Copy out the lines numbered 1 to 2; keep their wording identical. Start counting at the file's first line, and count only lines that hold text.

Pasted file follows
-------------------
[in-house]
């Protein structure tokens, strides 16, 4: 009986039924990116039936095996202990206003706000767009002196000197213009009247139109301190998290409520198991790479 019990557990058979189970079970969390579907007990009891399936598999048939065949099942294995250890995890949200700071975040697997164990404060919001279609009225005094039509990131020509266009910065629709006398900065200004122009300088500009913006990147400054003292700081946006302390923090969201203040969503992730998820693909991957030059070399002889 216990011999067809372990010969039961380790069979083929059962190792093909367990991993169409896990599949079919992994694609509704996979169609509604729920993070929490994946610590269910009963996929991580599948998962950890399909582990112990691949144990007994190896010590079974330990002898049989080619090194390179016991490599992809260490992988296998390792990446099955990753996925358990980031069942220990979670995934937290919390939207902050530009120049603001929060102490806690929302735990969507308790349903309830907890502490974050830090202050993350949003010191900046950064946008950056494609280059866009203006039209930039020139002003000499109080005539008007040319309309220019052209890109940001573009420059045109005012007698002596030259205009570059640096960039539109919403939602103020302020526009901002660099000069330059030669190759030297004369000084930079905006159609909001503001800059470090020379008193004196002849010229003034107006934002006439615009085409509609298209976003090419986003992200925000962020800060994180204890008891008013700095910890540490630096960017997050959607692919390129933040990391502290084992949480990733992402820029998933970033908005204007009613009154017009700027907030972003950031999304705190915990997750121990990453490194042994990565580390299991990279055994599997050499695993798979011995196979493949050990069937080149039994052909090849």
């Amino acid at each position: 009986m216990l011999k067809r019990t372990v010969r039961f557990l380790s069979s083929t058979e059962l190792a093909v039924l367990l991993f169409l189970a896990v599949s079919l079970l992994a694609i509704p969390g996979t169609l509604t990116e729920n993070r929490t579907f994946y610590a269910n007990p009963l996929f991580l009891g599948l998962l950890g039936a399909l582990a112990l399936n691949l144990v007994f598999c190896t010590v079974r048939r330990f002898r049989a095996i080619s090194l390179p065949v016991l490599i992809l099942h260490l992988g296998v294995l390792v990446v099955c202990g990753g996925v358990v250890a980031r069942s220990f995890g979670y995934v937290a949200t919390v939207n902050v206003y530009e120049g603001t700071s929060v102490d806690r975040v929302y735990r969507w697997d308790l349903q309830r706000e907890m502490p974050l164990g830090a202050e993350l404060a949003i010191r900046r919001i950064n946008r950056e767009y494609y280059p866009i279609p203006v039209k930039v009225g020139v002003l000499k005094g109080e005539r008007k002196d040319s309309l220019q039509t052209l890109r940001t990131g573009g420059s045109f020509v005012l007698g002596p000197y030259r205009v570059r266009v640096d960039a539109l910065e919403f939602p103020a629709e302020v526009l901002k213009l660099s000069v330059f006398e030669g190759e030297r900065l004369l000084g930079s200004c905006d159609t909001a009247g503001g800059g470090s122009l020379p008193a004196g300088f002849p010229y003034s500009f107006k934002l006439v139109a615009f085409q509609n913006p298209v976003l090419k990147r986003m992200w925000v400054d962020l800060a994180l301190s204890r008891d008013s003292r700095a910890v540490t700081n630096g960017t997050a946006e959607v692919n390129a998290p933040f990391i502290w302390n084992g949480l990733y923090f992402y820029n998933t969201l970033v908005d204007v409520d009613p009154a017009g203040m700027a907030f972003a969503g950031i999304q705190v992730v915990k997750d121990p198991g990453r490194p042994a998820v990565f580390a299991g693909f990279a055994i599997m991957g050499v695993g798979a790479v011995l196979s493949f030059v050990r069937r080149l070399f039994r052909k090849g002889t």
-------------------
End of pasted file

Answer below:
[in-house]
């Protein structure tokens, strides 16, 4: 009986039924990116039936095996202990206003706000767009002196000197213009009247139109301190998290409520198991790479 019990557990058979189970079970969390579907007990009891399936598999048939065949099942294995250890995890949200700071975040697997164990404060919001279609009225005094039509990131020509266009910065629709006398900065200004122009300088500009913006990147400054003292700081946006302390923090969201203040969503992730998820693909991957030059070399002889 216990011999067809372990010969039961380790069979083929059962190792093909367990991993169409896990599949079919992994694609509704996979169609509604729920993070929490994946610590269910009963996929991580599948998962950890399909582990112990691949144990007994190896010590079974330990002898049989080619090194390179016991490599992809260490992988296998390792990446099955990753996925358990980031069942220990979670995934937290919390939207902050530009120049603001929060102490806690929302735990969507308790349903309830907890502490974050830090202050993350949003010191900046950064946008950056494609280059866009203006039209930039020139002003000499109080005539008007040319309309220019052209890109940001573009420059045109005012007698002596030259205009570059640096960039539109919403939602103020302020526009901002660099000069330059030669190759030297004369000084930079905006159609909001503001800059470090020379008193004196002849010229003034107006934002006439615009085409509609298209976003090419986003992200925000962020800060994180204890008891008013700095910890540490630096960017997050959607692919390129933040990391502290084992949480990733992402820029998933970033908005204007009613009154017009700027907030972003950031999304705190915990997750121990990453490194042994990565580390299991990279055994599997050499695993798979011995196979493949050990069937080149039994052909090849």